I joined my current university (in a South Asian country) as a PhD student in mathematics last year (August 2016). My first year was spent doing coursework mostly, apart from doing reading projects in my areas of interest. My relationship with my advisor is excellent. However i want to transfer to a PhD program in Europe (more specifically Germany or Switzerland) as there are more people working in that area ,it's much easier to attend conferences (usually limited support offered by organizers is usually not enough to travel from my country) and I feel it will better for my career to do a phd from a more prestigious university.

How feasible are my chances or is it frowned upon in academia?

  • 2
    Which country are you currently in?
    – user2768
    Jun 13, 2017 at 14:42
  • does it matter? some country in south asia
    – user74728
    Jun 13, 2017 at 15:39
  • 2
    usually in Europe (unlike in US) as far as i know there is no coursework, one is expected to start research right away. Like i said my first year was spent in learning math rather than doing research. starting anew is fine by me , though
    – user74728
    Jun 13, 2017 at 16:04
  • 1
    Not true, most UK universities require research students (e.g. PhD students) to take a certain number of modules in their first year. This requirement can be waived in some cases, e.g. for studens with Master's, on your supervisor's discretion, due to time constraints. Jun 13, 2017 at 16:51
  • 3
    Even though my experience is entirely in the U.S., I think the notion that one can "transfer" at will (apart from any stigma or lack) is not accurate. I would wager that one "re-competes" for spots in PhD programs (rather than simply meeting some thresh-hold and therefore being accepted... especially if funding of any sort is necessary). That is, it's not so much that it is or isn't "frowned upon", but that it simply may not be possible. I think that is the baseline. Jun 13, 2017 at 23:49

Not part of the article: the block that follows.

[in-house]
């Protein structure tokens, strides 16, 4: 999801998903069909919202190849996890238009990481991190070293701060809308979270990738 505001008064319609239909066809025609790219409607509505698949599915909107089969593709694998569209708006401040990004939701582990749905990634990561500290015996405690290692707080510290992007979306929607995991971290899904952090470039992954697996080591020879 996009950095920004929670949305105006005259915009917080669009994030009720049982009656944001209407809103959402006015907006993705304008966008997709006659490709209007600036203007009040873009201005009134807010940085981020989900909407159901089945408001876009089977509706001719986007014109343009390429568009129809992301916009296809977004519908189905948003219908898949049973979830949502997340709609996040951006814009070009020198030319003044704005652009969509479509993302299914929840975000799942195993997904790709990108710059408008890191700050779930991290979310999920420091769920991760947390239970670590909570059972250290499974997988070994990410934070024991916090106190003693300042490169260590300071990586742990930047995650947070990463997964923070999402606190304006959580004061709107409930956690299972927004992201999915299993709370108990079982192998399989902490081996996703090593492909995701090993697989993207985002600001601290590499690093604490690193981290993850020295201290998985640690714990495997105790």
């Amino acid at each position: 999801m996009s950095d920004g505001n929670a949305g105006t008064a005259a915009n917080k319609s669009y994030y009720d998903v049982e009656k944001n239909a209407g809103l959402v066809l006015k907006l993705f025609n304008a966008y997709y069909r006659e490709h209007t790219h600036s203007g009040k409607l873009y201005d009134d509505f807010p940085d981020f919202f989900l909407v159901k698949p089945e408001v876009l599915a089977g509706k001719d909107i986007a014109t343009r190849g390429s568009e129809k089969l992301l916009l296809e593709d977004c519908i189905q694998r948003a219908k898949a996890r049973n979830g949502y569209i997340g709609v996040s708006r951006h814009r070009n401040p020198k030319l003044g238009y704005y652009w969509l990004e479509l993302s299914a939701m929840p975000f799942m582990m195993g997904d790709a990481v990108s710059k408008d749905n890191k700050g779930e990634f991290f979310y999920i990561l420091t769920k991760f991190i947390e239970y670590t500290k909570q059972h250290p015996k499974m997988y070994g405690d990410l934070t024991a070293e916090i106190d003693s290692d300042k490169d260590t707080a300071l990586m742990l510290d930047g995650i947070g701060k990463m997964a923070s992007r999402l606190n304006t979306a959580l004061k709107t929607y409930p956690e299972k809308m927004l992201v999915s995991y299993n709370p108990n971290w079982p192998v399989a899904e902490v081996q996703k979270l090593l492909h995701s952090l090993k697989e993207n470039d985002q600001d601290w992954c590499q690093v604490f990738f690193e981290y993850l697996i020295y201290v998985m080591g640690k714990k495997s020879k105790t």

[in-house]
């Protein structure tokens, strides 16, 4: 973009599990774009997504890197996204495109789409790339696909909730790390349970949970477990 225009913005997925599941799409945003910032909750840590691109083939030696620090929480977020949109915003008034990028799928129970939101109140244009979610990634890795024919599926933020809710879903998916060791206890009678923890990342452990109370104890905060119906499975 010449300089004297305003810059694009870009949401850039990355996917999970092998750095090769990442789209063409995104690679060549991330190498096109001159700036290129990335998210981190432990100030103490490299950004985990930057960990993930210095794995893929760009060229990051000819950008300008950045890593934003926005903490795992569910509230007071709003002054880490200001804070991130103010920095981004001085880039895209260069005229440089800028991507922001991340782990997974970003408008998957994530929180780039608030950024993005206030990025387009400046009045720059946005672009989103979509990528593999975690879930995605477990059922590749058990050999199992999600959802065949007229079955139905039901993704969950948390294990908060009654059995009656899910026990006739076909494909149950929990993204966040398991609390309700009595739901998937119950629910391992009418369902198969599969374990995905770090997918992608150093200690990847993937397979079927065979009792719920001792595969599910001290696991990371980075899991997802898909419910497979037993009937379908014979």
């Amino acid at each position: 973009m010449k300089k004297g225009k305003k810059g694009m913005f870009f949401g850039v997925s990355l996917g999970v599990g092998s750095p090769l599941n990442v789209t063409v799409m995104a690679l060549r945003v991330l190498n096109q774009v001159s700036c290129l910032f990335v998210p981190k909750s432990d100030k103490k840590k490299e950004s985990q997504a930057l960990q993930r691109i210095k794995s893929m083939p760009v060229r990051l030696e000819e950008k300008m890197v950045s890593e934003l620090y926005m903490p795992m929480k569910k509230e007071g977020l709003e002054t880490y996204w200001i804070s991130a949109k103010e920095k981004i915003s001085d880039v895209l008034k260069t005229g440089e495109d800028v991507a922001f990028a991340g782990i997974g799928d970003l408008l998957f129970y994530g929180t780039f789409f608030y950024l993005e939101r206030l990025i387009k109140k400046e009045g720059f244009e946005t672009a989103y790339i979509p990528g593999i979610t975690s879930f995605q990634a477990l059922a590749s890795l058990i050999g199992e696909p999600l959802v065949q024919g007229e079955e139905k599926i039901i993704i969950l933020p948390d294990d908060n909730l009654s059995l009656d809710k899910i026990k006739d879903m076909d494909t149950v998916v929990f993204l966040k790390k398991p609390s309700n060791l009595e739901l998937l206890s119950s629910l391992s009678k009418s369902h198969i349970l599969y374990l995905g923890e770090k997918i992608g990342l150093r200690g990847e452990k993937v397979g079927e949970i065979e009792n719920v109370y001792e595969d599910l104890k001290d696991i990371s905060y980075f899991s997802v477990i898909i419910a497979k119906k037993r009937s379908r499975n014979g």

1 Answer 1


I think that definitely it is possible to do a "transfer", although that probably would imply some extra overhead to deal with the requirement fulfilling of your destination university.

I started my PhD in a European university, to move to a US one. I said this because I was in a similar situation and I think that talking openly to your advisor is a key thing. You said:

My relationship with my advisor is excellent.

I think that if this is really the case, you should openly talk to him for the following reasons:

  1. If your Prof. is reasonable (I am sure he is given your words) he will understand your willingness and ambition and will be able to recommend you what is the best thing to do. Present to him the reasons as honestly as you are doing in here, he for sure is aware of situation.
  2. He will hopefully help you through the process with strong recommendation letters and with recommendations to european colleges that he knows, increasing heavily your chances of landing in a good program.
  3. Offer to keep him involved. If you consider this is a good opportunity for you, it may involve being a good opportunity for him too. Try to keep him in the loop -- maybe he can be your PhD co-supervisor?
  4. Talking to him, if you do it carefully, does not mean burning your boats of staying in your current institution. Once again, assuming he is a reasonable and wise person, if you tell him that this thing is going in your head, that this idea came to your mind and ask for his opinion he will most likely do not consider it disrespectful (in fact you are being honest with him) and he will in my opinion do not prevent you from staying if at the end things do not work out.

Best of lucks!

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